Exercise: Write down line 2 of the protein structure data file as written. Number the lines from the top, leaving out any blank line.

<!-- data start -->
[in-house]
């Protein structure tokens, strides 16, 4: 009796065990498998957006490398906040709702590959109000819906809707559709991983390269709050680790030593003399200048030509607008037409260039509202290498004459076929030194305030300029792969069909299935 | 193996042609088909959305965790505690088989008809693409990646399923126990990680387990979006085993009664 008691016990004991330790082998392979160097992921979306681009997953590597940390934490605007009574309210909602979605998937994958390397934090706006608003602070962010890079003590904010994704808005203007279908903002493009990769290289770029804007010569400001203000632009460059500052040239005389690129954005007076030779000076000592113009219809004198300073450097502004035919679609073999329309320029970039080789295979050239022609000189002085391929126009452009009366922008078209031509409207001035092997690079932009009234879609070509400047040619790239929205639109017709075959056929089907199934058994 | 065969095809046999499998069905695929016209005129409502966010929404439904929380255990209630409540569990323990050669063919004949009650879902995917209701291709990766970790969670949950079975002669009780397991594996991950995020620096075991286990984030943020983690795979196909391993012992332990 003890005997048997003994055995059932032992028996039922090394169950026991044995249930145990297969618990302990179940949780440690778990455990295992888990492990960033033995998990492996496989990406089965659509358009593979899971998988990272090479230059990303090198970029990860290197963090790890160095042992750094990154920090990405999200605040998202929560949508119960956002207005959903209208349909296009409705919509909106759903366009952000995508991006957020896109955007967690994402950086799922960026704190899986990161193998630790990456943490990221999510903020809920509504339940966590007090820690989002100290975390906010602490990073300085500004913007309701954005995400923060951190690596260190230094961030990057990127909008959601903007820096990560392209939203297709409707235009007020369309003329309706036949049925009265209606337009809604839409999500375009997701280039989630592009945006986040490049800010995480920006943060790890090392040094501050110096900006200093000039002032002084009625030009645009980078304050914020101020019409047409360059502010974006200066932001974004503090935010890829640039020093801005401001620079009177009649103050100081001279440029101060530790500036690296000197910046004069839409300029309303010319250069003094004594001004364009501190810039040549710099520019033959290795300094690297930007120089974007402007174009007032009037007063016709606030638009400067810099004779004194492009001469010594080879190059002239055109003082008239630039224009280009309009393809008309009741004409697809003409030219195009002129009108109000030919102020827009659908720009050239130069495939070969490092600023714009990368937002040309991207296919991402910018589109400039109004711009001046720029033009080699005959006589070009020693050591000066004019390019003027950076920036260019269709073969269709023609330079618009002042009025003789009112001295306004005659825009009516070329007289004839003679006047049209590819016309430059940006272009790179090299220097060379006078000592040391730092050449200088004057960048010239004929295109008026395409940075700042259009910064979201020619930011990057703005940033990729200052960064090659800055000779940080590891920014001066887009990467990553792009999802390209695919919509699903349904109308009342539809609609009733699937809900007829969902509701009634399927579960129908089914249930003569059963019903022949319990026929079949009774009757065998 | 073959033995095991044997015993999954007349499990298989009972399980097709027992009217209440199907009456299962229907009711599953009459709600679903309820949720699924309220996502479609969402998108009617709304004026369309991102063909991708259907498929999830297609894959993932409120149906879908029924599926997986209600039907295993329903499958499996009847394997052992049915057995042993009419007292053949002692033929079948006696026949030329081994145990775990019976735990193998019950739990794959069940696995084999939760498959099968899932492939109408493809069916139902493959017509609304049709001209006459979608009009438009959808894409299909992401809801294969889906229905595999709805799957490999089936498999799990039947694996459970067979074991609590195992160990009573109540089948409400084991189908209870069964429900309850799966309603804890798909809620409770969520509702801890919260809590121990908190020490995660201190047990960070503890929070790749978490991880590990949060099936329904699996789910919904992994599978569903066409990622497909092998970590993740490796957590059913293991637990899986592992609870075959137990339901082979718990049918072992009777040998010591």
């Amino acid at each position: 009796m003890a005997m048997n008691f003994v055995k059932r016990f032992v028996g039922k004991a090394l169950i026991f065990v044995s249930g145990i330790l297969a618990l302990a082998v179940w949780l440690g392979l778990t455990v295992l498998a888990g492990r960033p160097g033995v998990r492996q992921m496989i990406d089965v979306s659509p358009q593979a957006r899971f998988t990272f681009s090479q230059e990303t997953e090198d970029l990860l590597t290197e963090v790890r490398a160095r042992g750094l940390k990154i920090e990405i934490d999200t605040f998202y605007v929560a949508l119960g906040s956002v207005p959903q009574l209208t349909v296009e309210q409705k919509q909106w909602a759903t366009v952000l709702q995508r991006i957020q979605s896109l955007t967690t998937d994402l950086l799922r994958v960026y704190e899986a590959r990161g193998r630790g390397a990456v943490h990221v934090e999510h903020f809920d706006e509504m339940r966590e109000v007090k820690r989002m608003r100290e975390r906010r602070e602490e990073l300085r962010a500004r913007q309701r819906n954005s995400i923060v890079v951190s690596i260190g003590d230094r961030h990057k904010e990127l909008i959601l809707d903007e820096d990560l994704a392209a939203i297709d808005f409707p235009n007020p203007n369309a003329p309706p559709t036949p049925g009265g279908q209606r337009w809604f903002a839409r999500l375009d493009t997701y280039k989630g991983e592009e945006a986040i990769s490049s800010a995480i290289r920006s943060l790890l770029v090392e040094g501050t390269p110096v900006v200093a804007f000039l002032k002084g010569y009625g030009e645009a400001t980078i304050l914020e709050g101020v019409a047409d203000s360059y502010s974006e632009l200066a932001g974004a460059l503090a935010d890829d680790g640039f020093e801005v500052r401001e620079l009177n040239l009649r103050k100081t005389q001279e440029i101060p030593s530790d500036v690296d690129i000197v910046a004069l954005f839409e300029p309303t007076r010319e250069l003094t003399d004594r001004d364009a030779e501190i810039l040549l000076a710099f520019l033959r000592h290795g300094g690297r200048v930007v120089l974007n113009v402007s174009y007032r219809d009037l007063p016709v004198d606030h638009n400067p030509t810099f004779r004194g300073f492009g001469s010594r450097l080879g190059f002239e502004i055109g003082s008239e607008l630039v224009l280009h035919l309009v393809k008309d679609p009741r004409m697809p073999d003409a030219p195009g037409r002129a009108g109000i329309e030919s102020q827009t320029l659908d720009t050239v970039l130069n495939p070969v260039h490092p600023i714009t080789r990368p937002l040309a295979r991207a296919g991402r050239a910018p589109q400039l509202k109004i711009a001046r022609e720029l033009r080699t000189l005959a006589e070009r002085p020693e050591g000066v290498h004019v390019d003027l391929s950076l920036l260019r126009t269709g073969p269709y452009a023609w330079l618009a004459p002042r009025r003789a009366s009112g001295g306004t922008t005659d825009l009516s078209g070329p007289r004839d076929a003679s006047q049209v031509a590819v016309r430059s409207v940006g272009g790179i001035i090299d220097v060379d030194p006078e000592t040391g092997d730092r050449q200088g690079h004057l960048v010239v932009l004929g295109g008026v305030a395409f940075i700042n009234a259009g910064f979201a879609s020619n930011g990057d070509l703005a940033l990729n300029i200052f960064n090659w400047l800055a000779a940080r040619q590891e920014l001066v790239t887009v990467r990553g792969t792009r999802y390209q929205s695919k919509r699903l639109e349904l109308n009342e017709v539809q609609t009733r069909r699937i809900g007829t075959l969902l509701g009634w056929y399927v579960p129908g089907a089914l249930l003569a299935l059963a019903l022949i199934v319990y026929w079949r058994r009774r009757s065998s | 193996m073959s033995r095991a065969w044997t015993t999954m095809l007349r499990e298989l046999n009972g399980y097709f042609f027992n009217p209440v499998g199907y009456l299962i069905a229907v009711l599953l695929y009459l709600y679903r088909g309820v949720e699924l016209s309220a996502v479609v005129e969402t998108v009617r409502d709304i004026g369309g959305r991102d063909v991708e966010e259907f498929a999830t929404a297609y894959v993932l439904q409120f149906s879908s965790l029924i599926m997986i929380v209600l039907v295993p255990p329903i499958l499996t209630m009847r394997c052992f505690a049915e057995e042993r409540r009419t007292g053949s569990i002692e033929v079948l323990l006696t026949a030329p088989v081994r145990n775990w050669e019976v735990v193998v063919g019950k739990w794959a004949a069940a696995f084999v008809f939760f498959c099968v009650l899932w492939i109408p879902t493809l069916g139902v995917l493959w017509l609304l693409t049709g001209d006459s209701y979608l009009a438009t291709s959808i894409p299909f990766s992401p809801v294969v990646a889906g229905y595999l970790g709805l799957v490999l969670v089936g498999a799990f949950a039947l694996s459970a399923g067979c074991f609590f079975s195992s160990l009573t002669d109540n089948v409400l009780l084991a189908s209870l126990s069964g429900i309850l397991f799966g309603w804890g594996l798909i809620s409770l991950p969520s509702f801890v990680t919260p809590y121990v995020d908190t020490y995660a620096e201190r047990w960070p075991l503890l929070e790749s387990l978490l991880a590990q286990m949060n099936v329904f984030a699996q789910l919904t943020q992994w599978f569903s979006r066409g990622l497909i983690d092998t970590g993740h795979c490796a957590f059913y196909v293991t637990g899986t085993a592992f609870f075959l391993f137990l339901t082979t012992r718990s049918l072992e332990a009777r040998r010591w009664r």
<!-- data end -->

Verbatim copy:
């Protein structure tokens, strides 16, 4: 009796065990498998957006490398906040709702590959109000819906809707559709991983390269709050680790030593003399200048030509607008037409260039509202290498004459076929030194305030300029792969069909299935 | 193996042609088909959305965790505690088989008809693409990646399923126990990680387990979006085993009664 008691016990004991330790082998392979160097992921979306681009997953590597940390934490605007009574309210909602979605998937994958390397934090706006608003602070962010890079003590904010994704808005203007279908903002493009990769290289770029804007010569400001203000632009460059500052040239005389690129954005007076030779000076000592113009219809004198300073450097502004035919679609073999329309320029970039080789295979050239022609000189002085391929126009452009009366922008078209031509409207001035092997690079932009009234879609070509400047040619790239929205639109017709075959056929089907199934058994 | 065969095809046999499998069905695929016209005129409502966010929404439904929380255990209630409540569990323990050669063919004949009650879902995917209701291709990766970790969670949950079975002669009780397991594996991950995020620096075991286990984030943020983690795979196909391993012992332990 003890005997048997003994055995059932032992028996039922090394169950026991044995249930145990297969618990302990179940949780440690778990455990295992888990492990960033033995998990492996496989990406089965659509358009593979899971998988990272090479230059990303090198970029990860290197963090790890160095042992750094990154920090990405999200605040998202929560949508119960956002207005959903209208349909296009409705919509909106759903366009952000995508991006957020896109955007967690994402950086799922960026704190899986990161193998630790990456943490990221999510903020809920509504339940966590007090820690989002100290975390906010602490990073300085500004913007309701954005995400923060951190690596260190230094961030990057990127909008959601903007820096990560392209939203297709409707235009007020369309003329309706036949049925009265209606337009809604839409999500375009997701280039989630592009945006986040490049800010995480920006943060790890090392040094501050110096900006200093000039002032002084009625030009645009980078304050914020101020019409047409360059502010974006200066932001974004503090935010890829640039020093801005401001620079009177009649103050100081001279440029101060530790500036690296000197910046004069839409300029309303010319250069003094004594001004364009501190810039040549710099520019033959290795300094690297930007120089974007402007174009007032009037007063016709606030638009400067810099004779004194492009001469010594080879190059002239055109003082008239630039224009280009309009393809008309009741004409697809003409030219195009002129009108109000030919102020827009659908720009050239130069495939070969490092600023714009990368937002040309991207296919991402910018589109400039109004711009001046720029033009080699005959006589070009020693050591000066004019390019003027950076920036260019269709073969269709023609330079618009002042009025003789009112001295306004005659825009009516070329007289004839003679006047049209590819016309430059940006272009790179090299220097060379006078000592040391730092050449200088004057960048010239004929295109008026395409940075700042259009910064979201020619930011990057703005940033990729200052960064090659800055000779940080590891920014001066887009990467990553792009999802390209695919919509699903349904109308009342539809609609009733699937809900007829969902509701009634399927579960129908089914249930003569059963019903022949319990026929079949009774009757065998 | 073959033995095991044997015993999954007349499990298989009972399980097709027992009217209440199907009456299962229907009711599953009459709600679903309820949720699924309220996502479609969402998108009617709304004026369309991102063909991708259907498929999830297609894959993932409120149906879908029924599926997986209600039907295993329903499958499996009847394997052992049915057995042993009419007292053949002692033929079948006696026949030329081994145990775990019976735990193998019950739990794959069940696995084999939760498959099968899932492939109408493809069916139902493959017509609304049709001209006459979608009009438009959808894409299909992401809801294969889906229905595999709805799957490999089936498999799990039947694996459970067979074991609590195992160990009573109540089948409400084991189908209870069964429900309850799966309603804890798909809620409770969520509702801890919260809590121990908190020490995660201190047990960070503890929070790749978490991880590990949060099936329904699996789910919904992994599978569903066409990622497909092998970590993740490796957590059913293991637990899986592992609870075959137990339901082979718990049918072992009777040998010591």